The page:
- Hate speech content, which can come in the form of images, words, videos, symbols, songs, and games. These types of content may target a certain religion, gender, sexual orientation or disability.
- Harmful content, such as online scams, pornographic advertisements, or violent and scary images.
- Illegal content, which may expose children to concepts that violate laws and social norms.
- Misinformation content, which reports fake news: children should be taught to recognize a fact that happened versus a misrepresentation.
The risks of conduct
In its previous report, the OECD ruled out the harmful actions of children on the Web when they create dangers. But this active position of children in the digital environment is becoming increasingly apparent. That's why the latest analysis includes the category of conduct risks, a possibility that arises when children are actors in a peer-to-peer exchange and engage in conduct that is inappropriate or that may make them vulnerable. Specifically, a conduct risk "occurs when a child behaves in a way that contributes to the creation of risky digital content or contact." This type of possible danger affects not only children who are victims of these behaviors, but also those who engaged in them. The following types of conduct risks fall under conduct risks: hate behaviors, which involve using the Web to attack another child; harmful, unlawful, and problematic behaviors. The latter may consist of the exchange of sexual messages or images, which can turn into child pornography and be quickly disseminated on the Net.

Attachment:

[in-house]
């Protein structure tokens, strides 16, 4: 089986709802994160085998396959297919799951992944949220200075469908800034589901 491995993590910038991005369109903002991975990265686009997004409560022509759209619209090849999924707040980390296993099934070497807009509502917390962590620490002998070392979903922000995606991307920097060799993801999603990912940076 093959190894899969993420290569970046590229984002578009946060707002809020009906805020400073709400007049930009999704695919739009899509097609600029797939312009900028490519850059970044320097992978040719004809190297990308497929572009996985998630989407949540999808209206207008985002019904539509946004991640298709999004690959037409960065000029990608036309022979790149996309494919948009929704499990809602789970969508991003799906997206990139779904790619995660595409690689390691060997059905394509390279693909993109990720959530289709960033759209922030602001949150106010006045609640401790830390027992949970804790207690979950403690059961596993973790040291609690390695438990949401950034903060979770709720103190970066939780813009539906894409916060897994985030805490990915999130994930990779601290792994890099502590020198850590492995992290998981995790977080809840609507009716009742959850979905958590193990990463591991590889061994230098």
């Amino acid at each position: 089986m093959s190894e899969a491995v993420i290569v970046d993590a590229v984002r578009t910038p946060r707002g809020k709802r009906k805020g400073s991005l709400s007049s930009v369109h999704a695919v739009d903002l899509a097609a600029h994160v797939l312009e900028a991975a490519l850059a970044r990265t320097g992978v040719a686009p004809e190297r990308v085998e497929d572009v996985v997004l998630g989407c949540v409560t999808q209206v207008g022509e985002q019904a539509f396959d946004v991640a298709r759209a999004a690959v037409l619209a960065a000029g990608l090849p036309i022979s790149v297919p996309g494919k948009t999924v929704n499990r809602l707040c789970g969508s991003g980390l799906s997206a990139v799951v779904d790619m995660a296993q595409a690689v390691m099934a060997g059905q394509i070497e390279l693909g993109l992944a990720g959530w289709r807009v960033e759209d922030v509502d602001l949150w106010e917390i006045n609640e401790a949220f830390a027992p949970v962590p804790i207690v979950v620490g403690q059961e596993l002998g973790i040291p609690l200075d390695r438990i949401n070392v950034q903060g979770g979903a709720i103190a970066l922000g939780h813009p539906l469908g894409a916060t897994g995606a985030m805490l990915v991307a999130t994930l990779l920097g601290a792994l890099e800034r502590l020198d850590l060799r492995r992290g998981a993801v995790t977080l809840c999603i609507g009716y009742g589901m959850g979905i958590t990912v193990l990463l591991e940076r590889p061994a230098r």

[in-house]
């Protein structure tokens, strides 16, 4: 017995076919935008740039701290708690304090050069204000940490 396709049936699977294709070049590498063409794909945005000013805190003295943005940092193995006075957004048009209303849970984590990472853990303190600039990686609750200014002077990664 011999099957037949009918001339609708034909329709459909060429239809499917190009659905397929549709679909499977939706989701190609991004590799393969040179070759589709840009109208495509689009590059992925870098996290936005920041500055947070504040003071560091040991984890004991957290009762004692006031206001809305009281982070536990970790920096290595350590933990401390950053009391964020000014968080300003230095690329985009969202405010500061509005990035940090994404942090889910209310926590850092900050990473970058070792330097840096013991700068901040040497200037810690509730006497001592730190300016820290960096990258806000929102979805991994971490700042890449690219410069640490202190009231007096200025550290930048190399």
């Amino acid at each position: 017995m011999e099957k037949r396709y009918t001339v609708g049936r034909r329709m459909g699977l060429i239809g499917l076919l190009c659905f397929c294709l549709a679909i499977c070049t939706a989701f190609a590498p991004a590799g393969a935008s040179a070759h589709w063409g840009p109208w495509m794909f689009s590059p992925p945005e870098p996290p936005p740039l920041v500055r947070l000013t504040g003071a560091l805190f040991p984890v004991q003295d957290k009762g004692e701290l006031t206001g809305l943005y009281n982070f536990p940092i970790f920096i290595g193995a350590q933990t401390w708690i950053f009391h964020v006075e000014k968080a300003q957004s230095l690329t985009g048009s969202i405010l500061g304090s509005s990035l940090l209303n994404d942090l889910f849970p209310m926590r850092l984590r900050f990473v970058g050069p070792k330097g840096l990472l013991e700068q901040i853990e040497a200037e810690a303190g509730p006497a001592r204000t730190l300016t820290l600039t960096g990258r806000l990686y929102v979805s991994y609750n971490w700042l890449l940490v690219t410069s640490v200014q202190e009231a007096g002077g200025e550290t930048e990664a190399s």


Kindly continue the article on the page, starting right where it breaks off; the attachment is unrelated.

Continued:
The risks of contact
This category includes cases in which a child is the victim of a harmful situation on the Net. Examples of contact risks are:
- Cyber bullying, which is the intentional and repeated aggression over time, carried out through modern technologies, targeting a victim who is unable to defend himself;
- Sexting: refers to the exchange of sexual messages, which can spread rapidly online;
- Sextortion: refers to the threat of sharing and displaying a sexual image to coerce the victim into doing something.
Risks to consumers
Teens who connect to the Internet can also face consumer risks. Previously, the OECD defined consumer risks as those that children may face when they receive inappropriate marketing messages, are exposed to commercial messages that are not readily identifiable as such, and when their inexperience is exploited causing financial risk (online fraud). This definition may be considered still relevant today, although a number of new and emerging practices may add to the consumer risks faced by children, such as certain mechanisms that may be behind shopping apps.
In addition to these categories, the OECD has also recognized risks that cut across contact, conduct, commercial and content risks, and can significantly affect children's lives. These are:
- Privacy risks;
- Advanced technology risks;
- Health and wellness risks.
In fact, there are a number of steps you can take to protect your personal data, while trying to avoid privacy risks, to maintain cyber security.